Tuesday, November 13, 2007

on real-life vs. on-line friends

I think this discussion about on-line vs. real-life friends that's been going on in several of my on-line communities is interesting. There's been some mention of a shared awareness of a lack of friends among the adults here on Multiply in their 30's. I went through the same thing in my 30's (and it extended into my 40's when I moved to NYC). I'm through it now. My problem now is I have to really juggle my schedule (thank you Google calendar!) to make time to see all of my friends. If anything, and I have trouble saying this, I have too many friends. I don't mean that any of them are a burden, but I am constantly feeling inadequate as a friend because I have to turn down so many requests to get together with people.

And that's my real-life friends.

On-line, the term friend gets a little murky. My friendships on-line are asynchronous. I don't have to be there for them at any particular time or place (and vice-versa). Also, as I think Sielwolf mentioned, there's a lack of sense of shared physical space and time which is palpable in on-line friendships. Further, I'm pretty sure that I am friends on-line with some people with whom I would likely not have a real-life relationship because we just don't share enough in common to sustain it.

I feel the same way about a number of people I know from work. I like them, I spend time with them in the workplace in that I'll sit next to them and chat at meetings, or stop by their office for a chat during the day, but if we tried to get together outside of work I have the feeling we'd quickly run out of things to talk about once we caught up on what was happening at work for each of us.

However, in both arenas, work-friends and on-line-friends, there are a much smaller number of people for which the limited context of our meeting, either at work or on-line, just sets the stage for our real-life friendship. Oddly, I have found that once I experience them in real-life, that context in which I met them, be it on-line or at work, becomes much less rich as a relational context and consequently transforms into little more than a way to schedule/arrange the real-life meetups. There's still the heartfelt e-mail here and there (or lunch away from the office during the day), but if they are geographically remote I find myself waiting to see them again to really experience the relationship.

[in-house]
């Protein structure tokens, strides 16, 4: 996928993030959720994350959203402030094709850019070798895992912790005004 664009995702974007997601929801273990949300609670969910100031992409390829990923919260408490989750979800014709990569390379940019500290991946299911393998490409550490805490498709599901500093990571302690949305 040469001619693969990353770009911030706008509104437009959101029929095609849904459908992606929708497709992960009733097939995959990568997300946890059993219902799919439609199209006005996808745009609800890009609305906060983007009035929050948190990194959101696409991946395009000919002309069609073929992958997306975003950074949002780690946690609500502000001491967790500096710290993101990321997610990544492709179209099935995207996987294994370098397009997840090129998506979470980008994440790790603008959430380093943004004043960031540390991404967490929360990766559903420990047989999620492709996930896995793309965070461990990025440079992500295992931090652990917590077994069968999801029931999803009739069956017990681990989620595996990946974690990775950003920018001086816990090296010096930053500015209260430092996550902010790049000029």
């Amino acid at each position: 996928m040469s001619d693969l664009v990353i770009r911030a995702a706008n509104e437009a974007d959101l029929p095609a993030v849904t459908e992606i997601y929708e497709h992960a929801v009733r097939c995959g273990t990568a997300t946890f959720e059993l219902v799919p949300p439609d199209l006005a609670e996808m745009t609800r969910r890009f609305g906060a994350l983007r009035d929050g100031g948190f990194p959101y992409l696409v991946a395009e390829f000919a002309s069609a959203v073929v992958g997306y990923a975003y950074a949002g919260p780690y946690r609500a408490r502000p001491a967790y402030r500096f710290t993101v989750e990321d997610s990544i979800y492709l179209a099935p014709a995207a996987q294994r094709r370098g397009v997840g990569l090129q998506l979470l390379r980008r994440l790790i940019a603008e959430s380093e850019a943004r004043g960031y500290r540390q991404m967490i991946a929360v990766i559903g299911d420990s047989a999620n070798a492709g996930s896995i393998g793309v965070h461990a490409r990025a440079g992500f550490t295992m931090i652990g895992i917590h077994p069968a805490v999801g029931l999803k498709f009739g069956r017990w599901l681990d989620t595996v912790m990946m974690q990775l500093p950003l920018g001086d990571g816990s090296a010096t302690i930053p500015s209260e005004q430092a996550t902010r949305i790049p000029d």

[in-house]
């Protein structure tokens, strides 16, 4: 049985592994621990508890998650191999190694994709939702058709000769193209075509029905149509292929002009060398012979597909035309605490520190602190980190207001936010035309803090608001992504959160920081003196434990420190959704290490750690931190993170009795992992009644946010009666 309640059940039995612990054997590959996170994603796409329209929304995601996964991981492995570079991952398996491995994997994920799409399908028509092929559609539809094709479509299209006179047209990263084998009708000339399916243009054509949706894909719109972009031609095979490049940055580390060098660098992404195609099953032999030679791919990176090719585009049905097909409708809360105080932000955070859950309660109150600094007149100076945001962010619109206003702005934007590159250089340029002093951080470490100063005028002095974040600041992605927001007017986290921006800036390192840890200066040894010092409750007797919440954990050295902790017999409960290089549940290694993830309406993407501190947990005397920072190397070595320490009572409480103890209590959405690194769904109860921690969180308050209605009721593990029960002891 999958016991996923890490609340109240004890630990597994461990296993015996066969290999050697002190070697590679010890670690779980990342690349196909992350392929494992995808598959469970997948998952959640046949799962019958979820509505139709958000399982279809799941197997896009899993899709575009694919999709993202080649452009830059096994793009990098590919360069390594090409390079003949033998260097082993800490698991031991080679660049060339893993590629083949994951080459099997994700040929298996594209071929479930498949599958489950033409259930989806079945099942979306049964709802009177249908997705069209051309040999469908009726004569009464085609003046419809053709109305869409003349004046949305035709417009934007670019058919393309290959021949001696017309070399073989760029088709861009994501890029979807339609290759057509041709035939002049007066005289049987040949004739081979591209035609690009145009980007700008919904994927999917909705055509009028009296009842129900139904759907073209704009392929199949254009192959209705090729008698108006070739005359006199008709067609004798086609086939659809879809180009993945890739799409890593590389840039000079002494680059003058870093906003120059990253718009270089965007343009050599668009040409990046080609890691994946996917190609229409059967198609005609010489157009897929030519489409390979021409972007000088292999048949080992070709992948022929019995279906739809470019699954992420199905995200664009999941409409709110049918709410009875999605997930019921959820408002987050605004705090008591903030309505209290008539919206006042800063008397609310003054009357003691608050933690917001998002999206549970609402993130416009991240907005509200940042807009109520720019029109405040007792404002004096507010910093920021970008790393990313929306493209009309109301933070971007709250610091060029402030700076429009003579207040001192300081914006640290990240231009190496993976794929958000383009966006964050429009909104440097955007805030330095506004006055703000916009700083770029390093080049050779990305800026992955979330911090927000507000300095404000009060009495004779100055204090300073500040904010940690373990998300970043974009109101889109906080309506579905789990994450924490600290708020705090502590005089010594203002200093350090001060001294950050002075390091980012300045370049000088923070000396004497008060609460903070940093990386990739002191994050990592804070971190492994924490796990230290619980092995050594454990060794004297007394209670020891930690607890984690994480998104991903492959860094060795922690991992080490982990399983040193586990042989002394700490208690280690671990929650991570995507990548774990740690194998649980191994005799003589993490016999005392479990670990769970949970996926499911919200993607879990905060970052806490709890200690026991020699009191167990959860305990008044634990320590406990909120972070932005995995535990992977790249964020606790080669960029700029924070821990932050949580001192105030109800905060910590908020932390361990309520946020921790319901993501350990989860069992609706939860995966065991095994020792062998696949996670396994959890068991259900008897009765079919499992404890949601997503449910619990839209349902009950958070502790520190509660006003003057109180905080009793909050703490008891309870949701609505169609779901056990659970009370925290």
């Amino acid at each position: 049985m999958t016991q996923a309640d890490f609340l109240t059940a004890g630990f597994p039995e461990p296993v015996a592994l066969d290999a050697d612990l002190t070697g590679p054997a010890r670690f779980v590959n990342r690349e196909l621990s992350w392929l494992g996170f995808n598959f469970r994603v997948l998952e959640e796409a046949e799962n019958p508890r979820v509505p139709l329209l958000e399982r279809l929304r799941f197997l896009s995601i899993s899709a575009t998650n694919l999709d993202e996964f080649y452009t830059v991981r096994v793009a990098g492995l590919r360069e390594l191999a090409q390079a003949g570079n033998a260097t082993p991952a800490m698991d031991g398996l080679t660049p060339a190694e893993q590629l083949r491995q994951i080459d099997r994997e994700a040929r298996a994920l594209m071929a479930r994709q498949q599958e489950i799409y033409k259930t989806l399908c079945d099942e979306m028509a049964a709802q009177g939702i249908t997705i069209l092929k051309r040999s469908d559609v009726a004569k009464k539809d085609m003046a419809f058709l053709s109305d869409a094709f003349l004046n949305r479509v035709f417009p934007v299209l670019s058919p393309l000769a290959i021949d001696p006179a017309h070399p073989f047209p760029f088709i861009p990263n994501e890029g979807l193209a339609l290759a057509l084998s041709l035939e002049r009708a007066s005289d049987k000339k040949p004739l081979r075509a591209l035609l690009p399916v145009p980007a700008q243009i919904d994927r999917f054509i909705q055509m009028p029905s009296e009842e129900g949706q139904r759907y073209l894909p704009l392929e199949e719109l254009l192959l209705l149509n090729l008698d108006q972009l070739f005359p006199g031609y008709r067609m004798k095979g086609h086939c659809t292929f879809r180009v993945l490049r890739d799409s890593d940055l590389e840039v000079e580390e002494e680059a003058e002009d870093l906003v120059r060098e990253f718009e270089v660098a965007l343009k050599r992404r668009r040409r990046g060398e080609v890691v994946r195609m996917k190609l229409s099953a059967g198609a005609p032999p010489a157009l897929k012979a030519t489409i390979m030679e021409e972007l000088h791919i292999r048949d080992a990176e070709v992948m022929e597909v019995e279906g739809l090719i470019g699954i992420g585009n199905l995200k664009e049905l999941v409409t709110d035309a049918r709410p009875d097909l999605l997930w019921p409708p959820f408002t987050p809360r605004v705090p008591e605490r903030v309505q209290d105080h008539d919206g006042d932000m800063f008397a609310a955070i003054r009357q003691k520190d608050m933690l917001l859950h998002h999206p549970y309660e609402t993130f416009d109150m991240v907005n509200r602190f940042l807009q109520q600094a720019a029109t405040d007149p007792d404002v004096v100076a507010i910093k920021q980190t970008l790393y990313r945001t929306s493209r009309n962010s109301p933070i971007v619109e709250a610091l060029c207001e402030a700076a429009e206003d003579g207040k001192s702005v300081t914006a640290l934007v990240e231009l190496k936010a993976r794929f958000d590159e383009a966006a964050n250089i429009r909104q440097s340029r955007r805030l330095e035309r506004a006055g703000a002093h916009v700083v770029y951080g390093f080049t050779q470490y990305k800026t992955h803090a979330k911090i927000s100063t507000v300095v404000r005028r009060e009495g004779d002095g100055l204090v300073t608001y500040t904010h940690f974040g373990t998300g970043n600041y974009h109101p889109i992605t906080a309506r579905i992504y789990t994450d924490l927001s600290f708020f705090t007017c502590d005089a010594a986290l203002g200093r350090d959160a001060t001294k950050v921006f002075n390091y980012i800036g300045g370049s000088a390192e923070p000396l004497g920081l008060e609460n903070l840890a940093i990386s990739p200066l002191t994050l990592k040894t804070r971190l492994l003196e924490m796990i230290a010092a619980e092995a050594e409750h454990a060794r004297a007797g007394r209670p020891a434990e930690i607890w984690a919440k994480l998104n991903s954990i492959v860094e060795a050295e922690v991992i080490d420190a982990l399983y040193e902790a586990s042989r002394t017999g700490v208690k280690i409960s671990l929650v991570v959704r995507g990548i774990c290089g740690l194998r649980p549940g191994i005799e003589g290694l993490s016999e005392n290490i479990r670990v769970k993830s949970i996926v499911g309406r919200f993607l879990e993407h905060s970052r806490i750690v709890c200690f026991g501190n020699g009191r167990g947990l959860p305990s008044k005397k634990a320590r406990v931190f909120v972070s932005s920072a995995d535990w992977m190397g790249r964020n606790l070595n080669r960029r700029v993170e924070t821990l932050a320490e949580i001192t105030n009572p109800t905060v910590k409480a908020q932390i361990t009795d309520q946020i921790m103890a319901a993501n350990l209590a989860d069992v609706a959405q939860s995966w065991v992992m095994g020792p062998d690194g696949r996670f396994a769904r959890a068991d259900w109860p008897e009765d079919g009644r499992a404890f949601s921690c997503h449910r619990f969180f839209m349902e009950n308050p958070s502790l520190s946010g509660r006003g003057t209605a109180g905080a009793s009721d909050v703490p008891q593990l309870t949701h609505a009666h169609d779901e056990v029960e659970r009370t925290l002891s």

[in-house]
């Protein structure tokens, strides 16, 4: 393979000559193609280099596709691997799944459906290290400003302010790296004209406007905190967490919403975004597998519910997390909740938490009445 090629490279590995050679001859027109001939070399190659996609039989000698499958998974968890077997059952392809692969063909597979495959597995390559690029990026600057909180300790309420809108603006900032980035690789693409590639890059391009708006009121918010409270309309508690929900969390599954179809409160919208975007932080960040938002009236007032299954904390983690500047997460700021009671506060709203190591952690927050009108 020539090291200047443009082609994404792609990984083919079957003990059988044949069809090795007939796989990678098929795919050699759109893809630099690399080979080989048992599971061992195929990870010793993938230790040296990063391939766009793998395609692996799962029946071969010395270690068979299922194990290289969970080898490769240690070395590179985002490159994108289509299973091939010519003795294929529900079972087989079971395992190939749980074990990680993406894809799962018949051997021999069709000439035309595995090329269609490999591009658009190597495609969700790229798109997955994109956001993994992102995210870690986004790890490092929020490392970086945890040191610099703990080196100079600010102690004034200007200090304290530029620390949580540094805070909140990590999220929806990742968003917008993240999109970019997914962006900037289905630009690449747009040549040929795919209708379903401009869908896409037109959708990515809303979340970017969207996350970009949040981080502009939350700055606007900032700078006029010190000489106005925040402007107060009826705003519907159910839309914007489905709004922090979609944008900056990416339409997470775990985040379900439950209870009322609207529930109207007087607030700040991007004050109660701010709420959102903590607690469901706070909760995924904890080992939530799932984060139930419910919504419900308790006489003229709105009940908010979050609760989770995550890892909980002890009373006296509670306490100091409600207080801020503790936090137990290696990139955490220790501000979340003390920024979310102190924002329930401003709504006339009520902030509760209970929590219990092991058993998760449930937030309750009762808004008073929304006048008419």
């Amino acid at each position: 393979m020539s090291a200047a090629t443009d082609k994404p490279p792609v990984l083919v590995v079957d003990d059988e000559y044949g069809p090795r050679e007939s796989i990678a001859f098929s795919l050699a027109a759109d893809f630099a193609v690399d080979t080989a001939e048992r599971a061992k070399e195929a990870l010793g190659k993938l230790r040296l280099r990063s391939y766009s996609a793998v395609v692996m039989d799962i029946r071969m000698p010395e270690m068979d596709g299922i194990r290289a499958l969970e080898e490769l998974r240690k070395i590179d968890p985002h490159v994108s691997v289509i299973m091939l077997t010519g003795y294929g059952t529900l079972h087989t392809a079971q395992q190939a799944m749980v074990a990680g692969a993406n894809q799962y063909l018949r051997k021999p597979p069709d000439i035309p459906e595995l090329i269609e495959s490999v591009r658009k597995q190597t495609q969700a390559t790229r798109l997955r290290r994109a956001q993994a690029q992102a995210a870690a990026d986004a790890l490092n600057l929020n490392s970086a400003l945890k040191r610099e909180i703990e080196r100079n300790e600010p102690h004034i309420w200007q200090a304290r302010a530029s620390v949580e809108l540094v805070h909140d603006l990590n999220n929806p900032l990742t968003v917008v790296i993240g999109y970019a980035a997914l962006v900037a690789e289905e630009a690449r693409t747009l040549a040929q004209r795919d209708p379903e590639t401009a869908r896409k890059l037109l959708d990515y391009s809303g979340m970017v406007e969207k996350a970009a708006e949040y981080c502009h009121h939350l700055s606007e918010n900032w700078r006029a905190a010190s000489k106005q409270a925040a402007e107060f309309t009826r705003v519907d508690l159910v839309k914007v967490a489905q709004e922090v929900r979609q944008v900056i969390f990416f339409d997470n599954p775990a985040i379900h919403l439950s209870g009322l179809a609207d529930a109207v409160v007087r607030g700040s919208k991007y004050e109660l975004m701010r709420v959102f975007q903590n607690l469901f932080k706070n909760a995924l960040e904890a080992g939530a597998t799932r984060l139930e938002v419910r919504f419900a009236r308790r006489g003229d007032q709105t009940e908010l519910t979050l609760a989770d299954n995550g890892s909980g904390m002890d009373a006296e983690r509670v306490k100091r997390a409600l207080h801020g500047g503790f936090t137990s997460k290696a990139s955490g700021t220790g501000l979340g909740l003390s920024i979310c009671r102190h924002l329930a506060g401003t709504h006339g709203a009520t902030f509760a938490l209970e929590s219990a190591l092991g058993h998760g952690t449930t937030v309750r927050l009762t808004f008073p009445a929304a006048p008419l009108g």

I've made it a bit of a habit to meet people in person that I've met through the slashdot circle (and now here through multiply). I haven't decided upon a milestone in particular which they go from one category to the other, that is when an on-line friend turns into a real-life friend. I can't say it is just geography either. I've met on-line friends in real life who live within 50 miles of me who remain on-line friends even after I've met them, and I have others I've met only once or twice in real life who are definitely real-life friends even though the bulk of our actual interaction takes place on-line (because of their removal by geography and/or other life responsibilities).

I also am not willing to abide by the implied notion that real-life friends are somehow more significant friends. That's not true for me. Each of my friendships is unique and it "ranks" in significance strictly according to my experience of it, the context doesn't matter. Of course, I know well that what we can only know so much about someone from on-line interaction, I don't "trust" the self-declarations of someone I meet on-line as quickly as I do someone I've met in person.

But, even though I've never met Em, for example, I'm pretty sure he's a 30-ish IT guy with a wife and house. If our initial meeting had been in person it wouldn't have taken me nearly as long to develop that confidence. Also, when he's not on-line, not posting his lunch posts, or musing about the moment reflections, I miss him just like I miss real-life friends when I don't see them in a while. So, there's not as much difference as the popular denigration of on-line relationships implies.

I don't think you can substitute one kind of relationship for the other. Sam's post is a good example, if it was just sheer numbers of friends that mattered he wouldn't be feeling a lack of friends, he's got a very large following on-line.

Yet, I can also say that I have no real-life friends that make up for what I miss when I miss an on-line friend. I am missing one right now in fact. I have more real-life friends than I can deal with, but I still miss a person I only know from on-line who dropped out of sight recently.

Apples and oranges, I say. I like them both.

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